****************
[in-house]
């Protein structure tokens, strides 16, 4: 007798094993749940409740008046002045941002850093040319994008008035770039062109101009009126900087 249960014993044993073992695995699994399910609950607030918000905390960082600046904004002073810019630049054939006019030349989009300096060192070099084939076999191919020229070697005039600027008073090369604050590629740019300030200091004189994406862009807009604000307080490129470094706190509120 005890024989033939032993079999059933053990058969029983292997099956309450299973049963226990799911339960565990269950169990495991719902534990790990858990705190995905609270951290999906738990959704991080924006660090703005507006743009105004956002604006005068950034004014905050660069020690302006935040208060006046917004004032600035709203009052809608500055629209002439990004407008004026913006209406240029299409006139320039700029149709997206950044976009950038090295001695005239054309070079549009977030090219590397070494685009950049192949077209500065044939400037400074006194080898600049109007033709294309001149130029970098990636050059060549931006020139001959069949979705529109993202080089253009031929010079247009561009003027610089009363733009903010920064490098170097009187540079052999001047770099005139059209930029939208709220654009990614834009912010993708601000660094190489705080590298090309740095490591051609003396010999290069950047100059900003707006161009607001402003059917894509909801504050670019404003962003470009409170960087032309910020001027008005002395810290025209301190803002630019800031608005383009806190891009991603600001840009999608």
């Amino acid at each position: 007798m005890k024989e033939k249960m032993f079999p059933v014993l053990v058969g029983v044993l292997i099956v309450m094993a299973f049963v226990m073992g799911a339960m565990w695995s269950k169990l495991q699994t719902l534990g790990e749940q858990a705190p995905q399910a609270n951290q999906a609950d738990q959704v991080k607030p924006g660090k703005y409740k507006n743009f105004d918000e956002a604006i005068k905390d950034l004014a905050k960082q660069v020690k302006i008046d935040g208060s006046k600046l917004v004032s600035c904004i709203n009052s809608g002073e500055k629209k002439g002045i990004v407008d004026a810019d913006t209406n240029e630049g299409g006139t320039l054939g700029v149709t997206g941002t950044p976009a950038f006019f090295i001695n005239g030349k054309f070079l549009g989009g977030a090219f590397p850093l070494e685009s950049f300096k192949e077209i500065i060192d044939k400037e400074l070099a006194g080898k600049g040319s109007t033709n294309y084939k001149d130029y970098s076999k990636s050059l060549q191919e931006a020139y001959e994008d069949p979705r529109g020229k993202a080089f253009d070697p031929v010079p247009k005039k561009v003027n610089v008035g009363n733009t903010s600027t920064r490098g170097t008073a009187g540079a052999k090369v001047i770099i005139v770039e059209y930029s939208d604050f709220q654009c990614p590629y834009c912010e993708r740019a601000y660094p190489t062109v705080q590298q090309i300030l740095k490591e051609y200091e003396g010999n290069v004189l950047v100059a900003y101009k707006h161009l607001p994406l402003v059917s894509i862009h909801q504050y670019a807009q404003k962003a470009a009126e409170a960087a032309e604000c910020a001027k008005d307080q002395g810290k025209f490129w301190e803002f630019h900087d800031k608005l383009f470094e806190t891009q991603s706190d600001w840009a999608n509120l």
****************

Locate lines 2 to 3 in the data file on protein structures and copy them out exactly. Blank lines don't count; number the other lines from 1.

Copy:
């Protein structure tokens, strides 16, 4: 007798094993749940409740008046002045941002850093040319994008008035770039062109101009009126900087 249960014993044993073992695995699994399910609950607030918000905390960082600046904004002073810019630049054939006019030349989009300096060192070099084939076999191919020229070697005039600027008073090369604050590629740019300030200091004189994406862009807009604000307080490129470094706190509120 005890024989033939032993079999059933053990058969029983292997099956309450299973049963226990799911339960565990269950169990495991719902534990790990858990705190995905609270951290999906738990959704991080924006660090703005507006743009105004956002604006005068950034004014905050660069020690302006935040208060006046917004004032600035709203009052809608500055629209002439990004407008004026913006209406240029299409006139320039700029149709997206950044976009950038090295001695005239054309070079549009977030090219590397070494685009950049192949077209500065044939400037400074006194080898600049109007033709294309001149130029970098990636050059060549931006020139001959069949979705529109993202080089253009031929010079247009561009003027610089009363733009903010920064490098170097009187540079052999001047770099005139059209930029939208709220654009990614834009912010993708601000660094190489705080590298090309740095490591051609003396010999290069950047100059900003707006161009607001402003059917894509909801504050670019404003962003470009409170960087032309910020001027008005002395810290025209301190803002630019800031608005383009806190891009991603600001840009999608």
């Amino acid at each position: 007798m005890k024989e033939k249960m032993f079999p059933v014993l053990v058969g029983v044993l292997i099956v309450m094993a299973f049963v226990m073992g799911a339960m565990w695995s269950k169990l495991q699994t719902l534990g790990e749940q858990a705190p995905q399910a609270n951290q999906a609950d738990q959704v991080k607030p924006g660090k703005y409740k507006n743009f105004d918000e956002a604006i005068k905390d950034l004014a905050k960082q660069v020690k302006i008046d935040g208060s006046k600046l917004v004032s600035c904004i709203n009052s809608g002073e500055k629209k002439g002045i990004v407008d004026a810019d913006t209406n240029e630049g299409g006139t320039l054939g700029v149709t997206g941002t950044p976009a950038f006019f090295i001695n005239g030349k054309f070079l549009g989009g977030a090219f590397p850093l070494e685009s950049f300096k192949e077209i500065i060192d044939k400037e400074l070099a006194g080898k600049g040319s109007t033709n294309y084939k001149d130029y970098s076999k990636s050059l060549q191919e931006a020139y001959e994008d069949p979705r529109g020229k993202a080089f253009d070697p031929v010079p247009k005039k561009v003027n610089v008035g009363n733009t903010s600027t920064r490098g170097t008073a009187g540079a052999k090369v001047i770099i005139v770039e059209y930029s939208d604050f709220q654009c990614p590629y834009c912010e993708r740019a601000y660094p190489t062109v705080q590298q090309i300030l740095k490591e051609y200091e003396g010999n290069v004189l950047v100059a900003y101009k707006h161009l607001p994406l402003v059917s894509i862009h909801q504050y670019a807009q404003k962003a470009a009126e409170a960087a032309e604000c910020a001027k008005d307080q002395g810290k025209f490129w301190e803002f630019h900087d800031k608005l383009f470094e806190t891009q991603s706190d600001w840009a999608n509120l």